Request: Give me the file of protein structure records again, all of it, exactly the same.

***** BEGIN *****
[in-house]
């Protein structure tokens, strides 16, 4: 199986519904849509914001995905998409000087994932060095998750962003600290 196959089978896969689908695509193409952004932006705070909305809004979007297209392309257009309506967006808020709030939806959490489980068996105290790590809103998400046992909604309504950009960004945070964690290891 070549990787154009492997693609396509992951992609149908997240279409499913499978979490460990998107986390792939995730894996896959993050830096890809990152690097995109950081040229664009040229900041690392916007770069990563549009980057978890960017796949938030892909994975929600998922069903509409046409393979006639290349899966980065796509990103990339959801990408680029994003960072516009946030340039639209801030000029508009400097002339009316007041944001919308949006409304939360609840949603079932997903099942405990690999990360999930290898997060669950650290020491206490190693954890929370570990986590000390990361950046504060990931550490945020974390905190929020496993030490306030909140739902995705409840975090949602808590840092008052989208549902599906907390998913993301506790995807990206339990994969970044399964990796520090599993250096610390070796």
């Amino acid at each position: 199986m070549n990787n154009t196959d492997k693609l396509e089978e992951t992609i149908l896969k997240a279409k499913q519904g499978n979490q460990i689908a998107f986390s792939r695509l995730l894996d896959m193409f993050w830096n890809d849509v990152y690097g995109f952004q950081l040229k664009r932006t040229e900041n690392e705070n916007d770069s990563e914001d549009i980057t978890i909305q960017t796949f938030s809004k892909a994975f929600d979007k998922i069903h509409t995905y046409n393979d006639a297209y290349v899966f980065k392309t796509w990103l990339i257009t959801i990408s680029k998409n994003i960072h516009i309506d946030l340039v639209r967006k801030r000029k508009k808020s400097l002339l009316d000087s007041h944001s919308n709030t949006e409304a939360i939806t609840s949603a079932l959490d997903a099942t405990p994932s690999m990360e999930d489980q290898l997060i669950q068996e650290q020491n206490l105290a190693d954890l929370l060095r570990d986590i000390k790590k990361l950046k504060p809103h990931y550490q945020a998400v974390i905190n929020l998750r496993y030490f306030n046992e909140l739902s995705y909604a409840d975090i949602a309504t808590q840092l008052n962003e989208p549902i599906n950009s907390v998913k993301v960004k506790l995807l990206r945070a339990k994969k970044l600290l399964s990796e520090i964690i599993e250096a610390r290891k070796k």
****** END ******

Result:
[in-house]
């Protein structure tokens, strides 16, 4: 199986519904849509914001995905998409000087994932060095998750962003600290 196959089978896969689908695509193409952004932006705070909305809004979007297209392309257009309506967006808020709030939806959490489980068996105290790590809103998400046992909604309504950009960004945070964690290891 070549990787154009492997693609396509992951992609149908997240279409499913499978979490460990998107986390792939995730894996896959993050830096890809990152690097995109950081040229664009040229900041690392916007770069990563549009980057978890960017796949938030892909994975929600998922069903509409046409393979006639290349899966980065796509990103990339959801990408680029994003960072516009946030340039639209801030000029508009400097002339009316007041944001919308949006409304939360609840949603079932997903099942405990690999990360999930290898997060669950650290020491206490190693954890929370570990986590000390990361950046504060990931550490945020974390905190929020496993030490306030909140739902995705409840975090949602808590840092008052989208549902599906907390998913993301506790995807990206339990994969970044399964990796520090599993250096610390070796």
């Amino acid at each position: 199986m070549n990787n154009t196959d492997k693609l396509e089978e992951t992609i149908l896969k997240a279409k499913q519904g499978n979490q460990i689908a998107f986390s792939r695509l995730l894996d896959m193409f993050w830096n890809d849509v990152y690097g995109f952004q950081l040229k664009r932006t040229e900041n690392e705070n916007d770069s990563e914001d549009i980057t978890i909305q960017t796949f938030s809004k892909a994975f929600d979007k998922i069903h509409t995905y046409n393979d006639a297209y290349v899966f980065k392309t796509w990103l990339i257009t959801i990408s680029k998409n994003i960072h516009i309506d946030l340039v639209r967006k801030r000029k508009k808020s400097l002339l009316d000087s007041h944001s919308n709030t949006e409304a939360i939806t609840s949603a079932l959490d997903a099942t405990p994932s690999m990360e999930d489980q290898l997060i669950q068996e650290q020491n206490l105290a190693d954890l929370l060095r570990d986590i000390k790590k990361l950046k504060p809103h990931y550490q945020a998400v974390i905190n929020l998750r496993y030490f306030n046992e909140l739902s995705y909604a409840d975090i949602a309504t808590q840092l008052n962003e989208p549902i599906n950009s907390v998913k993301v960004k506790l995807l990206r945070a339990k994969k970044l600290l399964s990796e520090i964690i599993e250096a610390r290891k070796k």